To date, Tampa Bay’s run by Gasparilla Distance Classic Association has donated 3.9 million dollars. As a 501 (c)(3) nonprofit organization, they are dedicated to raising funds for charitable youth organizations and running programs in the Tampa Bay area. As runners test their endurance, limits, and spirit, they help raise awareness and funds for Boys & Girls Clubs of Tampa, Girls Inc. of Pinellas, The Friends of Tampa Parks & Recreation and youth running related programs. This awesome feat of human spirit is possible because of the time and dedication each runner has invested before the big day. These practices, and running a race do hold some risks for runners of which they should be aware. To avoid injuries in your runs, as well as dangers such as mugging, here are some tips to keep you safe and running across the finish line:
- Have a running plan. Start small and work your way up! Couch to 5k is a great resource to get your running plan started.
- Stay hydrated. Adjust to your seasons with your water intake. When the weather warms up, heat stroke can be a huge danger for runners.
- Get a good pair of running shoes. Go to a professional to get your shoes fitted to you, and change them every 300 miles. Old or ill-fitting shoes often cause plantar fasciitis and shin splints.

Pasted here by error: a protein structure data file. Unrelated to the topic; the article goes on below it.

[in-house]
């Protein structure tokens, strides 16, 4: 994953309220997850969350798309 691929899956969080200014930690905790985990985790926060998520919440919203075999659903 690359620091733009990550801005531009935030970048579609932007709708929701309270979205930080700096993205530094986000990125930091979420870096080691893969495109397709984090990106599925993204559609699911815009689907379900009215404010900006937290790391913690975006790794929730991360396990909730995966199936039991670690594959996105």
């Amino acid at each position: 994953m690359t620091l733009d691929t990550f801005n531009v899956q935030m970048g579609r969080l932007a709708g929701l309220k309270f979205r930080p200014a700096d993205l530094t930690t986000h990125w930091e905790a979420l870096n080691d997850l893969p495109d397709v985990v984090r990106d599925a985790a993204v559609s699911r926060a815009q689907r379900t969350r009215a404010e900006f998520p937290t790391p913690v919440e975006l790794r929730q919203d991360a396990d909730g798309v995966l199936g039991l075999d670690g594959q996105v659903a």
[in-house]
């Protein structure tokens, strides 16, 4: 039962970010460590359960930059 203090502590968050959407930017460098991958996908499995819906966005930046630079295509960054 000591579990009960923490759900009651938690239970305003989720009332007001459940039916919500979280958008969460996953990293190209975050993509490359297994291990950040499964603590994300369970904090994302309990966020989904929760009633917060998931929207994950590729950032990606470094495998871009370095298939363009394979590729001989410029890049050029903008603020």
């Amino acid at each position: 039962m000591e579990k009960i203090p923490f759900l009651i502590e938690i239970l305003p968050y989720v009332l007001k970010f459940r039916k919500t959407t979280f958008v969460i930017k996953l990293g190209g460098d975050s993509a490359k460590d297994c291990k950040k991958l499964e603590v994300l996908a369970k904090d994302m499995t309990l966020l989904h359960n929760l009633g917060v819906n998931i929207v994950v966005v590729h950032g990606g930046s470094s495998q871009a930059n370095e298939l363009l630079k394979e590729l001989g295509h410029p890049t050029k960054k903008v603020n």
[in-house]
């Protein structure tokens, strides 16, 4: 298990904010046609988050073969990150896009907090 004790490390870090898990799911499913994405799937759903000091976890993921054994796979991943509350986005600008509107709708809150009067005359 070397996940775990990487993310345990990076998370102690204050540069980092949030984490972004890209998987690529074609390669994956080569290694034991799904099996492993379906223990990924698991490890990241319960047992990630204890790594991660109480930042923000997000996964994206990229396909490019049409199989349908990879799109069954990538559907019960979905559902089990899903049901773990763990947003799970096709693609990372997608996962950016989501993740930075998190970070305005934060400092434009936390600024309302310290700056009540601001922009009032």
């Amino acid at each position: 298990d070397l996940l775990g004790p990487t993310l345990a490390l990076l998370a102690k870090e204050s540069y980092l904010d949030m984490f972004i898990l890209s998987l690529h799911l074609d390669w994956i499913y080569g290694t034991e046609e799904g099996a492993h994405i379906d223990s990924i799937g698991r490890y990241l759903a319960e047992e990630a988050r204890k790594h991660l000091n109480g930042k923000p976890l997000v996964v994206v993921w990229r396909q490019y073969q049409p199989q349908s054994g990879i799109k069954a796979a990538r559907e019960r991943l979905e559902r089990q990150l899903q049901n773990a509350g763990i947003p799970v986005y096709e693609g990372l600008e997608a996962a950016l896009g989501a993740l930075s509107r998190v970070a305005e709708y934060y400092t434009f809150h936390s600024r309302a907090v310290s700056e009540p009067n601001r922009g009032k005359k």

- Pay attention to your body. Know the difference between discomfort and pain. You can run through discomfort; it is a warning, but pain means something is wrong and you should get it checked out by a doctor.
- Run in a well-lit area. Run in an area with other runners and know your neighborhood. Well-used trails where other people are frequently running tend to be a safe option.
- Run with a partner. Not only is this great for accountability, but it is a protective measure.
- Carry pepper spray. This could be a deterrent for an attacker or aggressive dog.
- Use reflective lights. Many runners take advantage of LED lights when running at night.
- Be aware of intersections. After a long run, it can easy to run in front of a car as your senses may be exhausted.
- Carry some type of identification with you. Even if you write it on a piece of paper or card that can be slipped inside your shoe, include pertinent medical information and emergency contact numbers.
- Avoid wearing a headset. This could prevent you from hearing traffic or someone who might want to harm you.
- Trust your senses. When someone is approaching you, even if they simply want directions, you should maintain a safe distance.
If you have been injured in a pedestrian accident, contact Bryan Caulfield today for a free consultation. He will fight for your rights to receive fair and just compensation for your injuries.